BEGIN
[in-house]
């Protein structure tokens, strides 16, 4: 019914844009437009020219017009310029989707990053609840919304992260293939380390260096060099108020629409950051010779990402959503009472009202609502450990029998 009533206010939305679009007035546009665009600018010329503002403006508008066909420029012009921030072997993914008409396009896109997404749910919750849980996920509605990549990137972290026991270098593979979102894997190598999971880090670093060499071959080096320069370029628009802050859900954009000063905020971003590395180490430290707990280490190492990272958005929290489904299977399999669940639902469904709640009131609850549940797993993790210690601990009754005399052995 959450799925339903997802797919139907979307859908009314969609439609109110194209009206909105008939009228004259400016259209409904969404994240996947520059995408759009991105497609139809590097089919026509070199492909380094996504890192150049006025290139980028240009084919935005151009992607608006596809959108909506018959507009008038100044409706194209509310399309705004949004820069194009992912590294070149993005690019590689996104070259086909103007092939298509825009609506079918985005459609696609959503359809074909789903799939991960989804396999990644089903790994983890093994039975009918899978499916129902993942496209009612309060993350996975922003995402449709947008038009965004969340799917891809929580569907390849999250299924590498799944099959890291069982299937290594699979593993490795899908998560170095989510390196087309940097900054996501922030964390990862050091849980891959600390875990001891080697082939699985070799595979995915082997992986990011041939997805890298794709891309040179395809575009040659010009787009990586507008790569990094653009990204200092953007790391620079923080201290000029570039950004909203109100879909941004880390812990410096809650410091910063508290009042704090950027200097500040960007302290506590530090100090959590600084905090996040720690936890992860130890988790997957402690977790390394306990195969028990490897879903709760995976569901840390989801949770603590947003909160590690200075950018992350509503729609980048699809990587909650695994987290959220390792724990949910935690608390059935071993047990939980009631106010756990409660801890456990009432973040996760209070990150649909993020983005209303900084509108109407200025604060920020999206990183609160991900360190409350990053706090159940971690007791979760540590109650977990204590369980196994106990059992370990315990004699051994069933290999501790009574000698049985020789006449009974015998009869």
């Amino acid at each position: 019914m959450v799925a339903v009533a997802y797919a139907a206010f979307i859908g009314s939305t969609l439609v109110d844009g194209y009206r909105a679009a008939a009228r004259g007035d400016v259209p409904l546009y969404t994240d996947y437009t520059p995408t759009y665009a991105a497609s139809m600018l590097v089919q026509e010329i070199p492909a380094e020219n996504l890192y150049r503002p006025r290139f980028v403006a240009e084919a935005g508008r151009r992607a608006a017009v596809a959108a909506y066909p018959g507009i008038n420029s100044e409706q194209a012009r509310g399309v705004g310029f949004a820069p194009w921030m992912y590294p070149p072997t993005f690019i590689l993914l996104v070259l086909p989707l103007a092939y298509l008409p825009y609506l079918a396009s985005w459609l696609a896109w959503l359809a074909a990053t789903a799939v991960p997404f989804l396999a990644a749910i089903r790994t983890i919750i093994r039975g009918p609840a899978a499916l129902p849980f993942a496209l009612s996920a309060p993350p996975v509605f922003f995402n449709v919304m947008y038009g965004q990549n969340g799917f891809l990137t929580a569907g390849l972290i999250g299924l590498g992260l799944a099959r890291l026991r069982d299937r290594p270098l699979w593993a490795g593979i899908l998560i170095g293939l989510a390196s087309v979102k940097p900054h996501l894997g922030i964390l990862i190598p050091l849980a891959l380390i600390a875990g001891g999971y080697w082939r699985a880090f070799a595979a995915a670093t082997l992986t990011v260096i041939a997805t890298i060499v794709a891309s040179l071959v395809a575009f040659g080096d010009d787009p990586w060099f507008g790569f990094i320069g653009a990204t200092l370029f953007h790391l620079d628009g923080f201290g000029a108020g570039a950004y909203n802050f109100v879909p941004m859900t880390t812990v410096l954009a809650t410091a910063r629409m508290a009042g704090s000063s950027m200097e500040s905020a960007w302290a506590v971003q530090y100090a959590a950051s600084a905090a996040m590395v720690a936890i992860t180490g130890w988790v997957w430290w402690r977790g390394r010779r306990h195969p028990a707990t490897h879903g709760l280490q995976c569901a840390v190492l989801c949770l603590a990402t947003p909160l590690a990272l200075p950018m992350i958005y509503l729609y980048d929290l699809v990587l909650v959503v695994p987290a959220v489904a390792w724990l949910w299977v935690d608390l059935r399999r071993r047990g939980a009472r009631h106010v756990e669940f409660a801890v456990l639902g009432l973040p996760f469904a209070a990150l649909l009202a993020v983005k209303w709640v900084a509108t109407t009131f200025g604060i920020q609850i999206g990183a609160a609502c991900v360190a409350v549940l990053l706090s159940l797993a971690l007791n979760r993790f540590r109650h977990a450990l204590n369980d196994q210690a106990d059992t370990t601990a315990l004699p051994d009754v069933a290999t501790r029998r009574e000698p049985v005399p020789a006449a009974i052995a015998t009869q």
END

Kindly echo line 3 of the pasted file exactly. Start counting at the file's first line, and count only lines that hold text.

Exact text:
């Amino acid at each position: 019914m959450v799925a339903v009533a997802y797919a139907a206010f979307i859908g009314s939305t969609l439609v109110d844009g194209y009206r909105a679009a008939a009228r004259g007035d400016v259209p409904l546009y969404t994240d996947y437009t520059p995408t759009y665009a991105a497609s139809m600018l590097v089919q026509e010329i070199p492909a380094e020219n996504l890192y150049r503002p006025r290139f980028v403006a240009e084919a935005g508008r151009r992607a608006a017009v596809a959108a909506y066909p018959g507009i008038n420029s100044e409706q194209a012009r509310g399309v705004g310029f949004a820069p194009w921030m992912y590294p070149p072997t993005f690019i590689l993914l996104v070259l086909p989707l103007a092939y298509l008409p825009y609506l079918a396009s985005w459609l696609a896109w959503l359809a074909a990053t789903a799939v991960p997404f989804l396999a990644a749910i089903r790994t983890i919750i093994r039975g009918p609840a899978a499916l129902p849980f993942a496209l009612s996920a309060p993350p996975v509605f922003f995402n449709v919304m947008y038009g965004q990549n969340g799917f891809l990137t929580a569907g390849l972290i999250g299924l590498g992260l799944a099959r890291l026991r069982d299937r290594p270098l699979w593993a490795g593979i899908l998560i170095g293939l989510a390196s087309v979102k940097p900054h996501l894997g922030i964390l990862i190598p050091l849980a891959l380390i600390a875990g001891g999971y080697w082939r699985a880090f070799a595979a995915a670093t082997l992986t990011v260096i041939a997805t890298i060499v794709a891309s040179l071959v395809a575009f040659g080096d010009d787009p990586w060099f507008g790569f990094i320069g653009a990204t200092l370029f953007h790391l620079d628009g923080f201290g000029a108020g570039a950004y909203n802050f109100v879909p941004m859900t880390t812990v410096l954009a809650t410091a910063r629409m508290a009042g704090s000063s950027m200097e500040s905020a960007w302290a506590v971003q530090y100090a959590a950051s600084a905090a996040m590395v720690a936890i992860t180490g130890w988790v997957w430290w402690r977790g390394r010779r306990h195969p028990a707990t490897h879903g709760l280490q995976c569901a840390v190492l989801c949770l603590a990402t947003p909160l590690a990272l200075p950018m992350i958005y509503l729609y980048d929290l699809v990587l909650v959503v695994p987290a959220v489904a390792w724990l949910w299977v935690d608390l059935r399999r071993r047990g939980a009472r009631h106010v756990e669940f409660a801890v456990l639902g009432l973040p996760f469904a209070a990150l649909l009202a993020v983005k209303w709640v900084a509108t109407t009131f200025g604060i920020q609850i999206g990183a609160a609502c991900v360190a409350v549940l990053l706090s159940l797993a971690l007791n979760r993790f540590r109650h977990a450990l204590n369980d196994q210690a106990d059992t370990t601990a315990l004699p051994d009754v069933a290999t501790r029998r009574e000698p049985v005399p020789a006449a009974i052995a015998t009869q």